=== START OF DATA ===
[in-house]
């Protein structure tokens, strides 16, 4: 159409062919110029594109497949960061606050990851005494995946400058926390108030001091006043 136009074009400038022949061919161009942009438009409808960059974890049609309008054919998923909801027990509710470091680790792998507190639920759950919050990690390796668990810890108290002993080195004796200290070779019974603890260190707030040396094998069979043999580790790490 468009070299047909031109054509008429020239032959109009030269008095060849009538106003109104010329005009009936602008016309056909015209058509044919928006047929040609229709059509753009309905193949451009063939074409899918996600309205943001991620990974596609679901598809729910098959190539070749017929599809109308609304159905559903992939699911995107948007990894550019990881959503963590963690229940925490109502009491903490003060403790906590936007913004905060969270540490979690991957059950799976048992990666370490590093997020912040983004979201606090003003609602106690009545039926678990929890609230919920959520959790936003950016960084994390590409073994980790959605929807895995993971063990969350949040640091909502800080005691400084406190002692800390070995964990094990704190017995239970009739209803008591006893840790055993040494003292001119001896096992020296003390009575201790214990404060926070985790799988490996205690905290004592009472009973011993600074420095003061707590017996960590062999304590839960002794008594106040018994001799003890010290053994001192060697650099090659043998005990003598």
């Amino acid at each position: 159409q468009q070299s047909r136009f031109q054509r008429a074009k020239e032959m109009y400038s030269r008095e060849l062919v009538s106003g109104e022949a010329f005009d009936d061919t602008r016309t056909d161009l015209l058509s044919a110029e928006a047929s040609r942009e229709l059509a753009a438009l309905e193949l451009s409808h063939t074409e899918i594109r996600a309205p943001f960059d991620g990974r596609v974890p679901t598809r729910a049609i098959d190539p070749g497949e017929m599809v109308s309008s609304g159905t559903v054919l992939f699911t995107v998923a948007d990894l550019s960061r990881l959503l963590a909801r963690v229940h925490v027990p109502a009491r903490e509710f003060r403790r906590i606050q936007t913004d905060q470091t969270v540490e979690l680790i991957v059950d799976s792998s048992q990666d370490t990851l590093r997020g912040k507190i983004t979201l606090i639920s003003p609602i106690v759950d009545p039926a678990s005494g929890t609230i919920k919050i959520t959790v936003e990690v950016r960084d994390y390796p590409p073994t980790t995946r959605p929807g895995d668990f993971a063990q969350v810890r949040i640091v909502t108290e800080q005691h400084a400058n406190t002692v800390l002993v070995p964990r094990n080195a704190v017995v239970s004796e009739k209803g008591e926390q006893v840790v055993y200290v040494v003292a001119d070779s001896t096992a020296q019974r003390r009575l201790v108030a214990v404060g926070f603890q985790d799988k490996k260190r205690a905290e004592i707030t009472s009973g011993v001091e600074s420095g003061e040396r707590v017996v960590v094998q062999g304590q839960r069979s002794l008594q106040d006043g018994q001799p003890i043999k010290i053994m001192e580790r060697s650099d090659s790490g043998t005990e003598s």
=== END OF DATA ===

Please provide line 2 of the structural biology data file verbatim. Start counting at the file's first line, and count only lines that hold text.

């Protein structure tokens, strides 16, 4: 159409062919110029594109497949960061606050990851005494995946400058926390108030001091006043 136009074009400038022949061919161009942009438009409808960059974890049609309008054919998923909801027990509710470091680790792998507190639920759950919050990690390796668990810890108290002993080195004796200290070779019974603890260190707030040396094998069979043999580790790490 468009070299047909031109054509008429020239032959109009030269008095060849009538106003109104010329005009009936602008016309056909015209058509044919928006047929040609229709059509753009309905193949451009063939074409899918996600309205943001991620990974596609679901598809729910098959190539070749017929599809109308609304159905559903992939699911995107948007990894550019990881959503963590963690229940925490109502009491903490003060403790906590936007913004905060969270540490979690991957059950799976048992990666370490590093997020912040983004979201606090003003609602106690009545039926678990929890609230919920959520959790936003950016960084994390590409073994980790959605929807895995993971063990969350949040640091909502800080005691400084406190002692800390070995964990094990704190017995239970009739209803008591006893840790055993040494003292001119001896096992020296003390009575201790214990404060926070985790799988490996205690905290004592009472009973011993600074420095003061707590017996960590062999304590839960002794008594106040018994001799003890010290053994001192060697650099090659043998005990003598």